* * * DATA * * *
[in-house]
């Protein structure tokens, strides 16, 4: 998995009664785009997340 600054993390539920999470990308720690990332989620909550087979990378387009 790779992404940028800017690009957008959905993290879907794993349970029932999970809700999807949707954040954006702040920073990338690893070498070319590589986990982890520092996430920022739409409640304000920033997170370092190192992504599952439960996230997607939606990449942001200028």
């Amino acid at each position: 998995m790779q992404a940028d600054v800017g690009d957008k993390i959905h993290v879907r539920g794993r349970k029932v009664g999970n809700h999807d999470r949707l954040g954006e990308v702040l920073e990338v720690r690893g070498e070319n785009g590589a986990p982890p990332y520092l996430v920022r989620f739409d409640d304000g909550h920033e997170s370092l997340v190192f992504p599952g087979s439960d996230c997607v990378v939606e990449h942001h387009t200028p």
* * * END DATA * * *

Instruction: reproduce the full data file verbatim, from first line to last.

[in-house]
């Protein structure tokens, strides 16, 4: 998995009664785009997340 600054993390539920999470990308720690990332989620909550087979990378387009 790779992404940028800017690009957008959905993290879907794993349970029932999970809700999807949707954040954006702040920073990338690893070498070319590589986990982890520092996430920022739409409640304000920033997170370092190192992504599952439960996230997607939606990449942001200028």
């Amino acid at each position: 998995m790779q992404a940028d600054v800017g690009d957008k993390i959905h993290v879907r539920g794993r349970k029932v009664g999970n809700h999807d999470r949707l954040g954006e990308v702040l920073e990338v720690r690893g070498e070319n785009g590589a986990p982890p990332y520092l996430v920022r989620f739409d409640d304000g909550h920033e997170s370092l997340v190192f992504p599952g087979s439960d996230c997607v990378v939606e990449h942001h387009t200028p």